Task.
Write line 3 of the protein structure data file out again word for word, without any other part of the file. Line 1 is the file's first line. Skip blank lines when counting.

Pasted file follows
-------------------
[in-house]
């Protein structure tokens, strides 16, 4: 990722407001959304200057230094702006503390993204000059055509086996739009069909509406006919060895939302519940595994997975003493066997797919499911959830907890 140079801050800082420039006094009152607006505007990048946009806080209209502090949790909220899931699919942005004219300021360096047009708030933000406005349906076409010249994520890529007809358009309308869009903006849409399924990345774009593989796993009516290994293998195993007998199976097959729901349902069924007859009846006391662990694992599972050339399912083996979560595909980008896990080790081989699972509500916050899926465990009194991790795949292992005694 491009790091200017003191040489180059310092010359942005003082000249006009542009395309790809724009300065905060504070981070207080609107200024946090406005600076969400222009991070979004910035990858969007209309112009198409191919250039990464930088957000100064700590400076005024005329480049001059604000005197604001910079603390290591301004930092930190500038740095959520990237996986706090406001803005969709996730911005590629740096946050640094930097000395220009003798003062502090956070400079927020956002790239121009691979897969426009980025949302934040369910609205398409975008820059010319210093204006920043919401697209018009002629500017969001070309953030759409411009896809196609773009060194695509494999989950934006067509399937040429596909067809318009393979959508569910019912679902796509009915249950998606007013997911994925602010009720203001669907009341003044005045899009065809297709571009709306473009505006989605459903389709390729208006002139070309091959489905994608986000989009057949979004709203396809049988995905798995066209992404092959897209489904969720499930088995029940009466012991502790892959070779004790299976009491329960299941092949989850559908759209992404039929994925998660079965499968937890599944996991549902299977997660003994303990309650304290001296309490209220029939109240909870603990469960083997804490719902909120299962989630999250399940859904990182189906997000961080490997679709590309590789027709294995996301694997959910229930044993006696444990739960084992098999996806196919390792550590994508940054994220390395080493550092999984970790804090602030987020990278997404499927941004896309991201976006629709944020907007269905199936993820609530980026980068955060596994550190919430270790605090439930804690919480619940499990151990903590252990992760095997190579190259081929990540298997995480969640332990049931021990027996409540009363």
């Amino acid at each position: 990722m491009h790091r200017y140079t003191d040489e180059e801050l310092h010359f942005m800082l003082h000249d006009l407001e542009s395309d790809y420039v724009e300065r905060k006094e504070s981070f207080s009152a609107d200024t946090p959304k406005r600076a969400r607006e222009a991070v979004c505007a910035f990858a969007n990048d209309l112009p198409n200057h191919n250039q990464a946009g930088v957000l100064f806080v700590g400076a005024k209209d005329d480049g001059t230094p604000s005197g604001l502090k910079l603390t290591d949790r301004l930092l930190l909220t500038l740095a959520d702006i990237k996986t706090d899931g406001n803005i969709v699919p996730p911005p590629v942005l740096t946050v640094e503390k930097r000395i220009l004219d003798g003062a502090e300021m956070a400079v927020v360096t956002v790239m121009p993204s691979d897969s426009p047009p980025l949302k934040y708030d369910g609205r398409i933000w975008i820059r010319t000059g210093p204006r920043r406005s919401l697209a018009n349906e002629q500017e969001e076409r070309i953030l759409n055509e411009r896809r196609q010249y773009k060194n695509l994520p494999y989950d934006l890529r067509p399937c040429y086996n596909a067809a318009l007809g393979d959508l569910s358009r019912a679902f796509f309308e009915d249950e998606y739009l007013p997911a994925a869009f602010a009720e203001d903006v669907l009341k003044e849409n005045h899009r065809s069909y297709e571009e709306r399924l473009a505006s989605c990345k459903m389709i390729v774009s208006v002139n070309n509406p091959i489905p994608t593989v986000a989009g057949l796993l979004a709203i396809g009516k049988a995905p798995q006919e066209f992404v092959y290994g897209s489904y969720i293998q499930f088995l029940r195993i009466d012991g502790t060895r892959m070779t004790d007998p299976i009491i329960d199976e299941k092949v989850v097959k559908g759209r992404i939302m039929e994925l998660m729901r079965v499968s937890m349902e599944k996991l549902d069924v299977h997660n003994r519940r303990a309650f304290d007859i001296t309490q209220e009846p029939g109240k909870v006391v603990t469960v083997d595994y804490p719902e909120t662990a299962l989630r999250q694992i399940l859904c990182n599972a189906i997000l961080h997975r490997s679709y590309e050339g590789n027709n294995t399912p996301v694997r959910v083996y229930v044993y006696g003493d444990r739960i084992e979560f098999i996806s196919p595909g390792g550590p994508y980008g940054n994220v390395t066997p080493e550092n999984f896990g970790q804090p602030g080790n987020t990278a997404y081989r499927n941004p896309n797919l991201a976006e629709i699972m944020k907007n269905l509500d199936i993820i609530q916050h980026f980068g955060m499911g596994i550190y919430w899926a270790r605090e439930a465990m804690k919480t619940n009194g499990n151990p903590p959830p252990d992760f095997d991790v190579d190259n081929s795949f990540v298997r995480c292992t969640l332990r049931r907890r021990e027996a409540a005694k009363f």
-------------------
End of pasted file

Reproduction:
């Amino acid at each position: 990722m491009h790091r200017y140079t003191d040489e180059e801050l310092h010359f942005m800082l003082h000249d006009l407001e542009s395309d790809y420039v724009e300065r905060k006094e504070s981070f207080s009152a609107d200024t946090p959304k406005r600076a969400r607006e222009a991070v979004c505007a910035f990858a969007n990048d209309l112009p198409n200057h191919n250039q990464a946009g930088v957000l100064f806080v700590g400076a005024k209209d005329d480049g001059t230094p604000s005197g604001l502090k910079l603390t290591d949790r301004l930092l930190l909220t500038l740095a959520d702006i990237k996986t706090d899931g406001n803005i969709v699919p996730p911005p590629v942005l740096t946050v640094e503390k930097r000395i220009l004219d003798g003062a502090e300021m956070a400079v927020v360096t956002v790239m121009p993204s691979d897969s426009p047009p980025l949302k934040y708030d369910g609205r398409i933000w975008i820059r010319t000059g210093p204006r920043r406005s919401l697209a018009n349906e002629q500017e969001e076409r070309i953030l759409n055509e411009r896809r196609q010249y773009k060194n695509l994520p494999y989950d934006l890529r067509p399937c040429y086996n596909a067809a318009l007809g393979d959508l569910s358009r019912a679902f796509f309308e009915d249950e998606y739009l007013p997911a994925a869009f602010a009720e203001d903006v669907l009341k003044e849409n005045h899009r065809s069909y297709e571009e709306r399924l473009a505006s989605c990345k459903m389709i390729v774009s208006v002139n070309n509406p091959i489905p994608t593989v986000a989009g057949l796993l979004a709203i396809g009516k049988a995905p798995q006919e066209f992404v092959y290994g897209s489904y969720i293998q499930f088995l029940r195993i009466d012991g502790t060895r892959m070779t004790d007998p299976i009491i329960d199976e299941k092949v989850v097959k559908g759209r992404i939302m039929e994925l998660m729901r079965v499968s937890m349902e599944k996991l549902d069924v299977h997660n003994r519940r303990a309650f304290d007859i001296t309490q209220e009846p029939g109240k909870v006391v603990t469960v083997d595994y804490p719902e909120t662990a299962l989630r999250q694992i399940l859904c990182n599972a189906i997000l961080h997975r490997s679709y590309e050339g590789n027709n294995t399912p996301v694997r959910v083996y229930v044993y006696g003493d444990r739960i084992e979560f098999i996806s196919p595909g390792g550590p994508y980008g940054n994220v390395t066997p080493e550092n999984f896990g970790q804090p602030g080790n987020t990278a997404y081989r499927n941004p896309n797919l991201a976006e629709i699972m944020k907007n269905l509500d199936i993820i609530q916050h980026f980068g955060m499911g596994i550190y919430w899926a270790r605090e439930a465990m804690k919480t619940n009194g499990n151990p903590p959830p252990d992760f095997d991790v190579d190259n081929s795949f990540v298997r995480c292992t969640l332990r049931r907890r021990e027996a409540a005694k009363f």